It’s #writerwednesday, let’s talk writerly things.
I’m really grateful for my friend Rebecca Horner. Becca and I have been friends since we were both in college poking away at fan fiction in different states and chatting over IM. Not much has really changed, we’re out of college and moved on to things like jobs and new homes/apartments. We still live in different states and we still chat on IM.
We have our major project together. Which we’re discussing doing a newsy/chatty behind the scenes blog about. (Is mildly excited.) There is still fan fiction and her role playing stuff and our own individual book projects. And when either of us feel stuck or are making things up off the top of our heads (or pulling them out of our asses), we sit there and talk it out.
Sometimes, I don’t say anything and let her ramble it out. And other times, she doesn’t say anything and lets me ramble it out. Because there are problems in our heads and we have to work through it verbally. And it’s a lot easier to work through it verbally with or at someone else than at a blank wall. (Because a blank wall can make you feel like you’re going crazy, especially when you find yourself talking at yourself in public and then run into someone you weren’t expecting.)
There are times when both of us have ideas or she has an idea that seems wild or crazy or she’s making something up and I have to get up and cook dinner or I sit there and start applying logic to the idea and end up coming up with solution to the problem or expanding on something and making it better. Or she does this too. (I did this the other day. She had what she called an ‘evil’ idea that she wasn’t sure would work for our project. I went and made spaghetti and washed some dishes and came up with a solution that I rambled at her about for a good ten minutes while she sat there, nodded and laughed. Now the question is can it actually be DONE.)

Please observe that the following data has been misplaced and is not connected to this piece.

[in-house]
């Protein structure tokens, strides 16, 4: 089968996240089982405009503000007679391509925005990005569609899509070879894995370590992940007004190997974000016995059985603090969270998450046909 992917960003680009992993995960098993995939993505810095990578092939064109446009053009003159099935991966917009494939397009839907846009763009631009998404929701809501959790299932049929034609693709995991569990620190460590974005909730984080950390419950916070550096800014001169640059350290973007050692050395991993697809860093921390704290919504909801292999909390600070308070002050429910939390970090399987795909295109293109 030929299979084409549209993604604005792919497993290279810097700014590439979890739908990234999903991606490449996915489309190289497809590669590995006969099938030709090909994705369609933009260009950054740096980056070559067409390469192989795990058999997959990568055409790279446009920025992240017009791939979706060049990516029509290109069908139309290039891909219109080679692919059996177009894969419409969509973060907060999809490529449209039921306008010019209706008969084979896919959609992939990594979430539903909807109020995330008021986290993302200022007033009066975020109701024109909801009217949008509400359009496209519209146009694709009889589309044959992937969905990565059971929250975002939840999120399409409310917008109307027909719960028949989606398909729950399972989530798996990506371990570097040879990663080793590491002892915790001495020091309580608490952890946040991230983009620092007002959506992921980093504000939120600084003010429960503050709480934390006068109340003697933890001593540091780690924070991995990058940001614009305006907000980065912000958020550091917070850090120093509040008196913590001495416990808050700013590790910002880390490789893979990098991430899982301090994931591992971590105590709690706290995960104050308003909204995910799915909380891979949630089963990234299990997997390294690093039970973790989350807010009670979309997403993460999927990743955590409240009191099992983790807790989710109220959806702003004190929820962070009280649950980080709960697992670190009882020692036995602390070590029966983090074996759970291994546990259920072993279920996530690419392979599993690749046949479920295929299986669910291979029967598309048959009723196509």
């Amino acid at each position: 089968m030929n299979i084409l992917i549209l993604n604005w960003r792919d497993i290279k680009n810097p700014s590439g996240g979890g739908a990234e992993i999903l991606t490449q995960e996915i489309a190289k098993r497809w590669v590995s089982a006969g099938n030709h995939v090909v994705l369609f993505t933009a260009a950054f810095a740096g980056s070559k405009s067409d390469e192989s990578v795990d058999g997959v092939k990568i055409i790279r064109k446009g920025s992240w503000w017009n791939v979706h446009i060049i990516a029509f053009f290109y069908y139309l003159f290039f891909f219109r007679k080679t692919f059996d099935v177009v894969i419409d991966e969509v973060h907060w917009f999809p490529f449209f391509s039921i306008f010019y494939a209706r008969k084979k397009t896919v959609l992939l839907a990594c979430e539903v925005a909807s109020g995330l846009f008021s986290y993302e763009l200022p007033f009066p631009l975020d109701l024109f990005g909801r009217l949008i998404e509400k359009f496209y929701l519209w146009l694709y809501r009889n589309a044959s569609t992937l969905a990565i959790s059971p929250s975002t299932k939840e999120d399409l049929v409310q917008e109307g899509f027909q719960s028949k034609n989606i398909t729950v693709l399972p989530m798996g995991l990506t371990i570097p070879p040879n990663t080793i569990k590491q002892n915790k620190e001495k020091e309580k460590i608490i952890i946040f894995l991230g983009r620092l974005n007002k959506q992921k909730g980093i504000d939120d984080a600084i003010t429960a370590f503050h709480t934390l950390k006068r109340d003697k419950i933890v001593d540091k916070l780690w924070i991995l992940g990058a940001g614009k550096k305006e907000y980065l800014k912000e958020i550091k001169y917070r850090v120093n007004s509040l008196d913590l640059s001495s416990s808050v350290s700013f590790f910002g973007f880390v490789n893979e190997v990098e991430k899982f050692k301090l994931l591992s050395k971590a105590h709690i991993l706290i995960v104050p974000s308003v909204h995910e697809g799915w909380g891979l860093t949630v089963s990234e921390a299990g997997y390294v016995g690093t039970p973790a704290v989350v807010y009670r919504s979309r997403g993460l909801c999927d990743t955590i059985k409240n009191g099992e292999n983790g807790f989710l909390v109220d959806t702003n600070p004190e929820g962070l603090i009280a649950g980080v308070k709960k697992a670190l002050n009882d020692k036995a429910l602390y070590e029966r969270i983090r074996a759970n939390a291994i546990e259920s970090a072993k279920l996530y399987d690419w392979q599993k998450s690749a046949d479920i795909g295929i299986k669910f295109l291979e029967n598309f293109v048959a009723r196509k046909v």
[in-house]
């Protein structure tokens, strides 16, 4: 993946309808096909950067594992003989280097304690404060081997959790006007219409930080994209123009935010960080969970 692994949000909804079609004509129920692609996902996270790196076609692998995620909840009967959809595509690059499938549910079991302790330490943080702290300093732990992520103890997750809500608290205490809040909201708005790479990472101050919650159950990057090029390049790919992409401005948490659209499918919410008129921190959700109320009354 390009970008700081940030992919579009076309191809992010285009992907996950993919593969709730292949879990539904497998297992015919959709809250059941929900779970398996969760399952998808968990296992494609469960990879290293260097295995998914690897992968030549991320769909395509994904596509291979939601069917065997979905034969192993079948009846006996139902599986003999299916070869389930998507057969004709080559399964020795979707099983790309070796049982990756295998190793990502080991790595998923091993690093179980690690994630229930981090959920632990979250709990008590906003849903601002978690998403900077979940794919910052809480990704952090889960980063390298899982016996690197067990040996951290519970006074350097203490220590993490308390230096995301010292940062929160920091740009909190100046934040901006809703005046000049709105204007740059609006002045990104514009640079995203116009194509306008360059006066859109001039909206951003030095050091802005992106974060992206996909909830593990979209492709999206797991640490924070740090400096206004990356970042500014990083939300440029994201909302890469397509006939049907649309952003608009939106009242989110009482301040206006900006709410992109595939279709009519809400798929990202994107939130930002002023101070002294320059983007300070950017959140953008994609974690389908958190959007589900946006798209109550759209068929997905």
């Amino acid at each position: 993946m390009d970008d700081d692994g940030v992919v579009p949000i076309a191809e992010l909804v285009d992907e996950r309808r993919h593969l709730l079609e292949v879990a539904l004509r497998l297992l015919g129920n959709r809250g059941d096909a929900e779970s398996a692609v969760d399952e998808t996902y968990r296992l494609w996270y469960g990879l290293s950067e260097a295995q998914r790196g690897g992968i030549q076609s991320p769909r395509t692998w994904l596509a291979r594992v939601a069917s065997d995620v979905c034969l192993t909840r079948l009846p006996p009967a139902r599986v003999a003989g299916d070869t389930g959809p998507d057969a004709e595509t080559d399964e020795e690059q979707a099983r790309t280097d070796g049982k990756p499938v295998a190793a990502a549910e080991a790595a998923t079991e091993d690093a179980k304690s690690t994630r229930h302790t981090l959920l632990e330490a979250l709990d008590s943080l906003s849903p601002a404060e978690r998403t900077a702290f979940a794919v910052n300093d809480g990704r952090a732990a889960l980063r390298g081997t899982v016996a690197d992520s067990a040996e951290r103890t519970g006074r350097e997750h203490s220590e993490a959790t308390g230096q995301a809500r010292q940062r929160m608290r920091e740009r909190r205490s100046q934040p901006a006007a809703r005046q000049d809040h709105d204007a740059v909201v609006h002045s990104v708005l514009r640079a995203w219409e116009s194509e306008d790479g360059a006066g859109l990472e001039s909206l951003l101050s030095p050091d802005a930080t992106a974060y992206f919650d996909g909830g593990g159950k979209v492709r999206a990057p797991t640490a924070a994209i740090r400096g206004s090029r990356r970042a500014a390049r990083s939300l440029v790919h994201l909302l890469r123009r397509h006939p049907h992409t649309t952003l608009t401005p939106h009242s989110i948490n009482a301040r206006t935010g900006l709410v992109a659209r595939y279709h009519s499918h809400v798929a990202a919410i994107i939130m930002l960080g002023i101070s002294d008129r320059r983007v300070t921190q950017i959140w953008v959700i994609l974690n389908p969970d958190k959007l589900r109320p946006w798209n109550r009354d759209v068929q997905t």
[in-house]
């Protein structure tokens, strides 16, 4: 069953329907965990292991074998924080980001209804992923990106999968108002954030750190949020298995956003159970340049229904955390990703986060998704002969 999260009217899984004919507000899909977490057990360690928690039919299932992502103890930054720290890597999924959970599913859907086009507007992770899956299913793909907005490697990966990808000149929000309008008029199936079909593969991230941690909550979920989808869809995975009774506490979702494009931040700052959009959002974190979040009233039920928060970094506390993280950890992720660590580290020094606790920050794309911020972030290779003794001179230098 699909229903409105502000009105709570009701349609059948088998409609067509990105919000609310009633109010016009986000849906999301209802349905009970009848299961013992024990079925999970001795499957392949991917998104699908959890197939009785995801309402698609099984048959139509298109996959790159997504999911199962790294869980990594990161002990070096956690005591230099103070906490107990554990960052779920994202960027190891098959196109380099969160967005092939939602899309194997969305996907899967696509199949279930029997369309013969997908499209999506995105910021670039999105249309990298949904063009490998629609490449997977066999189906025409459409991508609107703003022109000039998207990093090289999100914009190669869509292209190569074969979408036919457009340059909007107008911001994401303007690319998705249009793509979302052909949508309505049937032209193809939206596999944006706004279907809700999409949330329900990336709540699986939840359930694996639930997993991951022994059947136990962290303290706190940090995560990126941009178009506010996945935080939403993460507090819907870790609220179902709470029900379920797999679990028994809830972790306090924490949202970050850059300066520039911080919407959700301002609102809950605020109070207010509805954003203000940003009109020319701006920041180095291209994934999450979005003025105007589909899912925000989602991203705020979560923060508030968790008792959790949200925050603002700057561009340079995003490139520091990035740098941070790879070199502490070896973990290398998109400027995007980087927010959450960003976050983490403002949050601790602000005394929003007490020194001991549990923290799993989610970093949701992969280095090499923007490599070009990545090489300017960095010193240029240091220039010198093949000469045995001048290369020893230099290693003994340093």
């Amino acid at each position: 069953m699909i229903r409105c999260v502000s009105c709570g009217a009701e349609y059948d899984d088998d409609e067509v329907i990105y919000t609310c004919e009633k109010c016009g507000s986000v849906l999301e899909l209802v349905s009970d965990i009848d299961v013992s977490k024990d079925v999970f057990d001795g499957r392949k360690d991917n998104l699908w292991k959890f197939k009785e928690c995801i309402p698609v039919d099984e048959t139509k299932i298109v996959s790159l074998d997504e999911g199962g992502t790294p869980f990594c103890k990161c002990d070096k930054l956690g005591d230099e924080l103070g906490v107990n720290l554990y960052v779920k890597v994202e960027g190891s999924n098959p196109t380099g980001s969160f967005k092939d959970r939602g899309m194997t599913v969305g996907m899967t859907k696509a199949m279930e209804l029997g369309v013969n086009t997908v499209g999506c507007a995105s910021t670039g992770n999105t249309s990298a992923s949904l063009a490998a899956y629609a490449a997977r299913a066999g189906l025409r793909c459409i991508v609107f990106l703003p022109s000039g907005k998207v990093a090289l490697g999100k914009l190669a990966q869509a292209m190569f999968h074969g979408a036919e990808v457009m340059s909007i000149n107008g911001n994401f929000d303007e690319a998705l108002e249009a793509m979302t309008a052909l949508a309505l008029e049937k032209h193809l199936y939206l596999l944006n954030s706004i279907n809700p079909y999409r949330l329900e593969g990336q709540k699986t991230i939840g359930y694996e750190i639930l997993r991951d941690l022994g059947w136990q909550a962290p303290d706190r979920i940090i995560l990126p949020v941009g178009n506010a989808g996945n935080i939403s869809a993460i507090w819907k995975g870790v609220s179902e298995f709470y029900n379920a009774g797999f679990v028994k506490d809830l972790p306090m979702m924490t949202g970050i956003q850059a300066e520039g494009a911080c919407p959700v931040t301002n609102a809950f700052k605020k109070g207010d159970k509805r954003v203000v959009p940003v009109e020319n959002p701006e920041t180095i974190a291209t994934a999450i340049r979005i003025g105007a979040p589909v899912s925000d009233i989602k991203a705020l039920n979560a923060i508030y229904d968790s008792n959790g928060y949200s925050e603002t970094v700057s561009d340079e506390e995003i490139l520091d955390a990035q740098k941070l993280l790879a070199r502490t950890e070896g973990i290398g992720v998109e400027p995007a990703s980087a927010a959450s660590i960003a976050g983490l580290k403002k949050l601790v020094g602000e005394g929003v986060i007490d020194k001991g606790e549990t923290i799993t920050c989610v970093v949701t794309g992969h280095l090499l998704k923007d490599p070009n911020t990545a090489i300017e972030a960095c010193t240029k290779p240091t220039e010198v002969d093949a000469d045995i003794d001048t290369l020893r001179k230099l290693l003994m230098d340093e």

The brain can be a funny organ. It’s the hub of commands and thoughts and the central processing system of our bodies. And it has all sorts of electrons zipping along nerves between the different halves. And like with all computers, it can get stuck or bungled up or just plain seem to lose information. (Have you ever been searching for that one word and it’s there on the tip of your tongue but you just can’t get it out of your brain to your mouth?) There is an entire nerve center for processing emotions. And even your emotions can be expressed or unexpressed verbally. All sorts of electrical problems as my daddy would say.
By talking things out, you can straighten out your processes, clear your brain to get past or around that blockage that’s keeping you from seeing the solution. You are able to articulate the problem and by articulating the problem you create a pathway to start working towards a solution of the problem.
So, next time you’re stuck on that thorny writing problem and you aren’t sure where you want to go, don’t be afraid to talk it out to a friend, a mentor or even a tape recorder. Just, talk it out.
Thank you, Becca. I know I wouldn’t be as far as I am today without your invaluable help and input.